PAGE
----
Jonglei, Boma sign cessation of hostilities agreement
After intense discussions, representatives of Murle and Dinka Bor communities signed a peace agreement in Juba to end the conflict.
The agreement was signed on Tuesday evening this week.
The agreement which was brokered by the Office of the First Vice President with support from UNMISSS and UNDP is aimed at resolving the conflict in the two states caused by perpetual cattle raiding and child abduction.
“The objective of this agreement is to commit and oblige the two communities to immediately cease hostilities and create conducive atmosphere to a comprehensive and inclusive dialogue,” part of the agreement reads.
FVP Taban Deng Gai challenged the governors of Jonglei and Boma to represent the National Government in their respective states, but not represent the government of Dinka and Murle which creates division.
“This cannot be a country when governors represent their tribes,” he said. “We want the governors to represent the national government in their states, help your state and help the government,” he stressed.
He said there would be an investigation into the claims by the communities that some government officials supplied arms to the youth.
Governor of Boma state, Sultan Ismail Konyi had earlier refused to sign the agreement saying he could only sign it with commanders of Division 8 of the SPLA whom he said are behind the attack in his state.
However after consultations with his community leaders, he agreed to sign the agreement.
Konyi demanded for investigations into people or person who supplied arms and ammunitions to the Bor youth which they used for attacking the Murle youth.
Governor Philip Aguer of Jonglei said it is very painful that the communities still need peace agreements to resolve issues of cattle raiding and child abduction.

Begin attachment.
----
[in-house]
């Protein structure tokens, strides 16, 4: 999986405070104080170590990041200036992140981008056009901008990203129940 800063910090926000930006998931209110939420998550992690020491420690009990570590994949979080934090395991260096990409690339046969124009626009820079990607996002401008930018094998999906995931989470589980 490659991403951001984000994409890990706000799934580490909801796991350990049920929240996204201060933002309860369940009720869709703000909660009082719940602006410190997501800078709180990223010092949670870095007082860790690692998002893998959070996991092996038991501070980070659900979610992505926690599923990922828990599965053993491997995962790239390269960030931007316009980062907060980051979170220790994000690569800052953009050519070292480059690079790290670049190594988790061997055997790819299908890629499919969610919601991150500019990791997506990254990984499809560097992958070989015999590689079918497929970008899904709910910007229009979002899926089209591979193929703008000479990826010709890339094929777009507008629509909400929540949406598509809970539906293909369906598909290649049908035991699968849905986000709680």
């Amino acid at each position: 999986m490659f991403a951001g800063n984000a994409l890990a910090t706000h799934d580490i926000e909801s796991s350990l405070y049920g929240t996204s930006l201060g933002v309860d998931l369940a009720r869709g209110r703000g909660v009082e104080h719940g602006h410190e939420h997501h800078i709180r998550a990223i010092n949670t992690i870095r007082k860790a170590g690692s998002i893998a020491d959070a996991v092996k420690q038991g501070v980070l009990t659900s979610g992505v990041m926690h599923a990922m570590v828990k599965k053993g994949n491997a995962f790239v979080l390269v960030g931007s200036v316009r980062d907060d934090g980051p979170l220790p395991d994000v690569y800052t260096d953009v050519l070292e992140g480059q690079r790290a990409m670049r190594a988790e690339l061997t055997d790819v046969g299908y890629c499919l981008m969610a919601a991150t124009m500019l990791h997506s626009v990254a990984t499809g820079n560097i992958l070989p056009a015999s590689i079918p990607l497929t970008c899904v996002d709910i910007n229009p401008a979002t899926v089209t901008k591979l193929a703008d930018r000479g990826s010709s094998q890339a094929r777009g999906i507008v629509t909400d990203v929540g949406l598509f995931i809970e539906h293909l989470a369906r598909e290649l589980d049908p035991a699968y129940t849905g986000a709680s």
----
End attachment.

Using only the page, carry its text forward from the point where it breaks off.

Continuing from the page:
“It is very painful we are doing this instead of developing our communities,” he said.
He said he would always be for peace in the two states.
Michael Chienjiek Geay, Minister of Interior said the leaders of Jonglei and Boma states should restrain their youth from attacking each other.
He said if the governments of both states can create opportunities for the youth to be engaged in developmental work, cattle raiding and child abduction can be stopped.
Chol Rambang, the Chairman South Sudan Peace Commission called upon all the communities to commit to the Peace Agreement they signed to ensure the safety of the people.
He tasked the state governors to invest in the development of their people to prevent them from cattle raiding that causes conflict in the region.
Rambang said the Peace Commission has created early warning mechanism to inform authorities on the possible eruption of conflict.
The Peace Commission is also supporting local chiefs. It has also formed peace commissions to ensure the communities co-exist in peace, according to Rambang.
By Jale Richard